It remained unclear after yesterday's informal Anne Arundel County Council work session whether the council will turn over its final say in some contract disputes to a third-party arbiter Monday.
Under binding-arbitration legislation pending before the council, the members would relinquish their power to vote down any proposed contract with public safety unions. But Councilman C. Edward Middlebrooks hinted yesterday that he might introduce an amendment to keep that power with the council.
Such an amendment would require support from four of the seven council members. Two members - Chairwoman Cathleen M. Vitale and Ronald C. Dillon Jr. - cannot vote on the issue because they have relatives who are public safety workers.
O'Brien Atkinson, the president of the Anne Arundel County Fraternal Order of Police, said yesterday that he doesn't believe Middlebrooks, a Severn Republican, has enough support for such an amendment to pass.
But even if the council did turn its power over to an arbiter, it could - at any time - pass emergency legislation to get it back, Atkinson and Middlebrooks agreed. Such legislation requires five votes to pass.
Union officials and council members agreed on one additional point at yesterday's meeting: They both wish the county's Office of Law had notified them sooner that there might be constitutional complications with the voter mandate to enact a binding arbitration law.
"I can't help feeling a little sandbagged here," said Keith W. Wright, the president of Anne Arundel County Professional Firefighters union.
The future of binding arbitration has become clouded in recent weeks. It appeared to be a settled issue after last fall's election, in which voters passed two charter amendments requiring that the council enact a binding arbitration law. The law is intended to settle prolonged contract disputes between the county and public safety unions.
But in responding last month to an inquiry from Middlebrooks, the county's Office of Law issued an opinion that the state constitution ensures the council can vote against any decision reached by an arbitrator. That came as a surprise to union leaders, who had long fought for such a law.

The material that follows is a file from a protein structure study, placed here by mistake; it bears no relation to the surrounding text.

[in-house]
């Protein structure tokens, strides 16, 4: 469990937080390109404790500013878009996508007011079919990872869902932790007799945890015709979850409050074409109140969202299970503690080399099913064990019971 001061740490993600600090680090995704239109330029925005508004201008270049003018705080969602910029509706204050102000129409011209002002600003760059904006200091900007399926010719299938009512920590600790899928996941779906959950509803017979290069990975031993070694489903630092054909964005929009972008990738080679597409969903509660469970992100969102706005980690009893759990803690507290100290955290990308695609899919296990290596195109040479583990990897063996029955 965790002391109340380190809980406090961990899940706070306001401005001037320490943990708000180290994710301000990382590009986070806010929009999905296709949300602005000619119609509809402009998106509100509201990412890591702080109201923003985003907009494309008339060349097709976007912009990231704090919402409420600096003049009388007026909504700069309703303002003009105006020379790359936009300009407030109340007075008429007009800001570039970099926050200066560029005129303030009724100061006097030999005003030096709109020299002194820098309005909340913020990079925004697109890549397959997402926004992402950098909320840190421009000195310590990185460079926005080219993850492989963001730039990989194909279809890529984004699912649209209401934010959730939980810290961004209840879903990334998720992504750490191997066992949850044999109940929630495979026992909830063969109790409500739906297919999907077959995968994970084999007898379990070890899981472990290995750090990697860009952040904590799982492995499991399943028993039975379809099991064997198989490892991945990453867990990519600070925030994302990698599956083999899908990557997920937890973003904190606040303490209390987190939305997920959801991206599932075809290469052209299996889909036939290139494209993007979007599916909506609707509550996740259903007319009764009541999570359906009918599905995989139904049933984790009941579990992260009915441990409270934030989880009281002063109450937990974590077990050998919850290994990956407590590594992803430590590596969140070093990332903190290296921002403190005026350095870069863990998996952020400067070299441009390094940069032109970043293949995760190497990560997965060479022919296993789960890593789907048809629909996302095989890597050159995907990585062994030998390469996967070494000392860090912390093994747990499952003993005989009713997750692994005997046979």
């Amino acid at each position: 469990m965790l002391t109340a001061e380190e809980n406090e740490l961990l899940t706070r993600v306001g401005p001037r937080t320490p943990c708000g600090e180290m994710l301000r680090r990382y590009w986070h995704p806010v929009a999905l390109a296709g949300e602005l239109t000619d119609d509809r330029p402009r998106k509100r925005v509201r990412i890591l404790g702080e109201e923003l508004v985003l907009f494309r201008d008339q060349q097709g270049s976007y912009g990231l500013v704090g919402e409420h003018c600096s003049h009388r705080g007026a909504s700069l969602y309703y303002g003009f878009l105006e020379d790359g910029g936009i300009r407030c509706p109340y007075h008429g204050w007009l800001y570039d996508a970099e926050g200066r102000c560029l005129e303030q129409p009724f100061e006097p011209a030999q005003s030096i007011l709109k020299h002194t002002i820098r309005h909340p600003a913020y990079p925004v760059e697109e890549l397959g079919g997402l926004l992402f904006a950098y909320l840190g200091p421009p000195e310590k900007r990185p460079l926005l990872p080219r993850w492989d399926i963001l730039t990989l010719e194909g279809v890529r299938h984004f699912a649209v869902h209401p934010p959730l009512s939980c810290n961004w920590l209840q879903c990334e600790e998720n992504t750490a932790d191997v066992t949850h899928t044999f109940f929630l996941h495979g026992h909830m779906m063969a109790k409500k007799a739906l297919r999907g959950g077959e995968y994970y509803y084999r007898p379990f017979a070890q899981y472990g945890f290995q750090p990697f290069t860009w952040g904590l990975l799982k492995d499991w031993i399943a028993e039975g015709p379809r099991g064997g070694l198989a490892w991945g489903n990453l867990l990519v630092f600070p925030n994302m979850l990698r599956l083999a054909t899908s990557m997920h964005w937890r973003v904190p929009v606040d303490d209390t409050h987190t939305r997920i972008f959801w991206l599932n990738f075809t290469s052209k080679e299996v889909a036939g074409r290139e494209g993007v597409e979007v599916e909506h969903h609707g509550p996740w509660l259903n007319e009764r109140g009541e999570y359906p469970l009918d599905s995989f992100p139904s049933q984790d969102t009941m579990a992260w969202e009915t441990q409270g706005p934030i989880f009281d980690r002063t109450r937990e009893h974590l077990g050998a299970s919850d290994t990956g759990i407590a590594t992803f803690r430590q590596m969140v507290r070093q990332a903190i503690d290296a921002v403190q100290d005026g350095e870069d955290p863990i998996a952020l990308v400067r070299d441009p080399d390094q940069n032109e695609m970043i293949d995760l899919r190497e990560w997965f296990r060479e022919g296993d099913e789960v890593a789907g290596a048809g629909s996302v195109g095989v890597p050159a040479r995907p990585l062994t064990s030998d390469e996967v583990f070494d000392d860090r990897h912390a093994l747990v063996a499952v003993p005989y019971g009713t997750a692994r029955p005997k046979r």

Also at yesterday's all-day session, Councilwoman Pamela G. Beidle introduced legislation she hopes will boost revitalization efforts in several blighted commercial areas of northern Anne Arundel.
Beidle's proposal would allow vacant buildings to be transformed into self-storage facilities - as long as they meet several specific guidelines, including clauses that would prohibit outside doors and restrict the storage facility from expanding beyond the existing building.
It also would allow mixed commercial and residential development on these properties.
"I'm trying again," said Beidle, a Linthicum Democrat. "This opens the door [to fix] vacant, blighted, ugly sites."
Last year the council passed Beidle's initial effort that allowed several extra uses on designated properties, but it voted down the sections that would have allowed self-storage and residential growth.
Four council members voted against those sections last year, including Daniel E. Klosterman Jr. and John J. Klocko III. Klocko was killed in a car wreck Oct. 5. Klosterman was defeated in the last election.
Vitale, a Severna Park Republican, raised concerns yesterday that although these uses might work well on specific properties, they could be unwanted in some of the 15 areas targeted for revitalization.
"On many of these sites," Beidle responded, "anything's better than what's existing."
The bill will be formally introduced Monday and is scheduled for a vote April 7.